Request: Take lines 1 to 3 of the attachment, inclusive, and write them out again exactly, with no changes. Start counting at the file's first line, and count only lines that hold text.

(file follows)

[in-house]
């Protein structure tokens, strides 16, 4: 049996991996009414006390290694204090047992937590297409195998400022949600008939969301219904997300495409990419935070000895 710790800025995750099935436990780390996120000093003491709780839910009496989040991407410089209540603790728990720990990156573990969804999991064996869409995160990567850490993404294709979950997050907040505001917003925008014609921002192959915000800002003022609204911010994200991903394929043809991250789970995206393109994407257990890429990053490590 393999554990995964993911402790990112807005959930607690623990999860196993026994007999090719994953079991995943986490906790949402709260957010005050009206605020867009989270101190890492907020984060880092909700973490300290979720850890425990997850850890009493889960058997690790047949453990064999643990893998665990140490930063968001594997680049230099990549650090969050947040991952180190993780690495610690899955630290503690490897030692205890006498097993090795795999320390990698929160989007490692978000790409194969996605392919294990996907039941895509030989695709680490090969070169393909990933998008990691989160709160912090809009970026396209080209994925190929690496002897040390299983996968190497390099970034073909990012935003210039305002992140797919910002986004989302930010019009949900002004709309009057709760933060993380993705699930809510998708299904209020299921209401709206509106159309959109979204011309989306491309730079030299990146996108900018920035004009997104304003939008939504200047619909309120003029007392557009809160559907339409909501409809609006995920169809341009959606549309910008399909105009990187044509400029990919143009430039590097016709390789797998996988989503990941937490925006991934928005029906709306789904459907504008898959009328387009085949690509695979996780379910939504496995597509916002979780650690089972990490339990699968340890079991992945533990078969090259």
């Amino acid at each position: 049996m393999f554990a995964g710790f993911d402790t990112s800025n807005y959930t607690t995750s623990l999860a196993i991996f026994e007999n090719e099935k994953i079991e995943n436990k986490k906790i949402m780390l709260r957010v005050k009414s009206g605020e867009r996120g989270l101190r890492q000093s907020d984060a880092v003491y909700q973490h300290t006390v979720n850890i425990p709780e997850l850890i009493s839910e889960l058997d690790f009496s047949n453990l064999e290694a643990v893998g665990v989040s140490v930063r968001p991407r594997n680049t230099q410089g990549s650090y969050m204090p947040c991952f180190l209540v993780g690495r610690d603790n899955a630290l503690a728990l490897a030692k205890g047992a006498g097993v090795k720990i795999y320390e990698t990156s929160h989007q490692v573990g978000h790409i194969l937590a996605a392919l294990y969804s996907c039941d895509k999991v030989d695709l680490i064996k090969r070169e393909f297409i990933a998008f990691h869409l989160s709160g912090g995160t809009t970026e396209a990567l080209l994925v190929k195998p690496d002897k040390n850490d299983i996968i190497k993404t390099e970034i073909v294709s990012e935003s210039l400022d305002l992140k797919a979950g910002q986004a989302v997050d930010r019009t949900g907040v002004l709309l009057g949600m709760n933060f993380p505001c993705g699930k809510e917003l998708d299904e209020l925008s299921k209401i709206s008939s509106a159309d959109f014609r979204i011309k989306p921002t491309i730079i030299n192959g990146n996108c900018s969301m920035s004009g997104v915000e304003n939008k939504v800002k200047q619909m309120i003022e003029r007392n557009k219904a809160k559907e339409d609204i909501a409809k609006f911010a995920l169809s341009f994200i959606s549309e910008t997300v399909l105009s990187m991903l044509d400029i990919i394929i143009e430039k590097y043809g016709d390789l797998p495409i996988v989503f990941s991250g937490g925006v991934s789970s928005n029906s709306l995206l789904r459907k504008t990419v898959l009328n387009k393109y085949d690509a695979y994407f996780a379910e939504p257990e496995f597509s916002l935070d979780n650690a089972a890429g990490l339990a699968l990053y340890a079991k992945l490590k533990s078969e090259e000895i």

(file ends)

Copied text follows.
[in-house]
């Protein structure tokens, strides 16, 4: 049996991996009414006390290694204090047992937590297409195998400022949600008939969301219904997300495409990419935070000895 710790800025995750099935436990780390996120000093003491709780839910009496989040991407410089209540603790728990720990990156573990969804999991064996869409995160990567850490993404294709979950997050907040505001917003925008014609921002192959915000800002003022609204911010994200991903394929043809991250789970995206393109994407257990890429990053490590 393999554990995964993911402790990112807005959930607690623990999860196993026994007999090719994953079991995943986490906790949402709260957010005050009206605020867009989270101190890492907020984060880092909700973490300290979720850890425990997850850890009493889960058997690790047949453990064999643990893998665990140490930063968001594997680049230099990549650090969050947040991952180190993780690495610690899955630290503690490897030692205890006498097993090795795999320390990698929160989007490692978000790409194969996605392919294990996907039941895509030989695709680490090969070169393909990933998008990691989160709160912090809009970026396209080209994925190929690496002897040390299983996968190497390099970034073909990012935003210039305002992140797919910002986004989302930010019009949900002004709309009057709760933060993380993705699930809510998708299904209020299921209401709206509106159309959109979204011309989306491309730079030299990146996108900018920035004009997104304003939008939504200047619909309120003029007392557009809160559907339409909501409809609006995920169809341009959606549309910008399909105009990187044509400029990919143009430039590097016709390789797998996988989503990941937490925006991934928005029906709306789904459907504008898959009328387009085949690509695979996780379910939504496995597509916002979780650690089972990490339990699968340890079991992945533990078969090259």
């Amino acid at each position: 049996m393999f554990a995964g710790f993911d402790t990112s800025n807005y959930t607690t995750s623990l999860a196993i991996f026994e007999n090719e099935k994953i079991e995943n436990k986490k906790i949402m780390l709260r957010v005050k009414s009206g605020e867009r996120g989270l101190r890492q000093s907020d984060a880092v003491y909700q973490h300290t006390v979720n850890i425990p709780e997850l850890i009493s839910e889960l058997d690790f009496s047949n453990l064999e290694a643990v893998g665990v989040s140490v930063r968001p991407r594997n680049t230099q410089g990549s650090y969050m204090p947040c991952f180190l209540v993780g690495r610690d603790n899955a630290l503690a728990l490897a030692k205890g047992a006498g097993v090795k720990i795999y320390e990698t990156s929160h989007q490692v573990g978000h790409i194969l937590a996605a392919l294990y969804s996907c039941d895509k999991v030989d695709l680490i064996k090969r070169e393909f297409i990933a998008f990691h869409l989160s709160g912090g995160t809009t970026e396209a990567l080209l994925v190929k195998p690496d002897k040390n850490d299983i996968i190497k993404t390099e970034i073909v294709s990012e935003s210039l400022d305002l992140k797919a979950g910002q986004a989302v997050d930010r019009t949900g907040v002004l709309l009057g949600m709760n933060f993380p505001c993705g699930k809510e917003l998708d299904e209020l925008s299921k209401i709206s008939s509106a159309d959109f014609r979204i011309k989306p921002t491309i730079i030299n192959g990146n996108c900018s969301m920035s004009g997104v915000e304003n939008k939504v800002k200047q619909m309120i003022e003029r007392n557009k219904a809160k559907e339409d609204i909501a409809k609006f911010a995920l169809s341009f994200i959606s549309e910008t997300v399909l105009s990187m991903l044509d400029i990919i394929i143009e430039k590097y043809g016709d390789l797998p495409i996988v989503f990941s991250g937490g925006v991934s789970s928005n029906s709306l995206l789904r459907k504008t990419v898959l009328n387009k393109y085949d690509a695979y994407f996780a379910e939504p257990e496995f597509s916002l935070d979780n650690a089972a890429g990490l339990a699968l990053y340890a079991k992945l490590k533990s078969e090259e000895i």